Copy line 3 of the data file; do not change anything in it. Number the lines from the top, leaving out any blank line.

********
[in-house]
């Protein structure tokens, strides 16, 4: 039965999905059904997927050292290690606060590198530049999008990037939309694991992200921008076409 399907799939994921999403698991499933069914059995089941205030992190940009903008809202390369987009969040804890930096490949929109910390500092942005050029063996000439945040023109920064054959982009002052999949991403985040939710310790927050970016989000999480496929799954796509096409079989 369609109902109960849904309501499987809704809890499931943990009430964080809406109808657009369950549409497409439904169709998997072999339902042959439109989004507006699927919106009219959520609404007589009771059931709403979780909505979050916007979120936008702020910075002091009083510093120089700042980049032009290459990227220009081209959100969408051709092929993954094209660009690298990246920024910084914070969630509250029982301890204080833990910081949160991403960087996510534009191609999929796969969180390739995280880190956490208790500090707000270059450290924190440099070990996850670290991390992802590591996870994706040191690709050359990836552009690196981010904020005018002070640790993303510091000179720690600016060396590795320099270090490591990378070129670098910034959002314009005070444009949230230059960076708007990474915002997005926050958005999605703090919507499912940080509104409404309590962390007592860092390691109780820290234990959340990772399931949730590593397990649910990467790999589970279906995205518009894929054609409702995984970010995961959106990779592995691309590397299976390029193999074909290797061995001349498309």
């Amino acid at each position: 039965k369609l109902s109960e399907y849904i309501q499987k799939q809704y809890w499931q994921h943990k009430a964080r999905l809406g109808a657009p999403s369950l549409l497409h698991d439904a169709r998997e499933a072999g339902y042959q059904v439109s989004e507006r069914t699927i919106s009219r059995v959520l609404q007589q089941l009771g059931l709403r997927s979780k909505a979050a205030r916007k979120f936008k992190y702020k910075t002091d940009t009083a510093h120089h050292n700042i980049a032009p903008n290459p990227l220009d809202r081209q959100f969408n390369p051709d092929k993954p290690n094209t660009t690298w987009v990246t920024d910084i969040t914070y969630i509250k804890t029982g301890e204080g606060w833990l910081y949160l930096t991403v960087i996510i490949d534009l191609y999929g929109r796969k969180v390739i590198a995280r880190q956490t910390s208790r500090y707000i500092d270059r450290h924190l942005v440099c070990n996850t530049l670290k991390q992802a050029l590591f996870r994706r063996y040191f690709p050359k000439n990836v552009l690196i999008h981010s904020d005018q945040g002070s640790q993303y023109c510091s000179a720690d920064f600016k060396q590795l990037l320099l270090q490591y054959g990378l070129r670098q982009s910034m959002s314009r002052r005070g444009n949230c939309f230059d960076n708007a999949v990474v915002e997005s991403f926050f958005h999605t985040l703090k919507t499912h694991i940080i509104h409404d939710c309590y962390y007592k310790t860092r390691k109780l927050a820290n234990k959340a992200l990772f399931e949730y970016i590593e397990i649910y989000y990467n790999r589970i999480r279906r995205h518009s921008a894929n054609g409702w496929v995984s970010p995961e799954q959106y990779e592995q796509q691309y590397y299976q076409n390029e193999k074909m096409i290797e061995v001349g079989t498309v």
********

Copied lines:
């Amino acid at each position: 039965k369609l109902s109960e399907y849904i309501q499987k799939q809704y809890w499931q994921h943990k009430a964080r999905l809406g109808a657009p999403s369950l549409l497409h698991d439904a169709r998997e499933a072999g339902y042959q059904v439109s989004e507006r069914t699927i919106s009219r059995v959520l609404q007589q089941l009771g059931l709403r997927s979780k909505a979050a205030r916007k979120f936008k992190y702020k910075t002091d940009t009083a510093h120089h050292n700042i980049a032009p903008n290459p990227l220009d809202r081209q959100f969408n390369p051709d092929k993954p290690n094209t660009t690298w987009v990246t920024d910084i969040t914070y969630i509250k804890t029982g301890e204080g606060w833990l910081y949160l930096t991403v960087i996510i490949d534009l191609y999929g929109r796969k969180v390739i590198a995280r880190q956490t910390s208790r500090y707000i500092d270059r450290h924190l942005v440099c070990n996850t530049l670290k991390q992802a050029l590591f996870r994706r063996y040191f690709p050359k000439n990836v552009l690196i999008h981010s904020d005018q945040g002070s640790q993303y023109c510091s000179a720690d920064f600016k060396q590795l990037l320099l270090q490591y054959g990378l070129r670098q982009s910034m959002s314009r002052r005070g444009n949230c939309f230059d960076n708007a999949v990474v915002e997005s991403f926050f958005h999605t985040l703090k919507t499912h694991i940080i509104h409404d939710c309590y962390y007592k310790t860092r390691k109780l927050a820290n234990k959340a992200l990772f399931e949730y970016i590593e397990i649910y989000y990467n790999r589970i999480r279906r995205h518009s921008a894929n054609g409702w496929v995984s970010p995961e799954q959106y990779e592995q796509q691309y590397y299976q076409n390029e193999k074909m096409i290797e061995v001349g079989t498309v």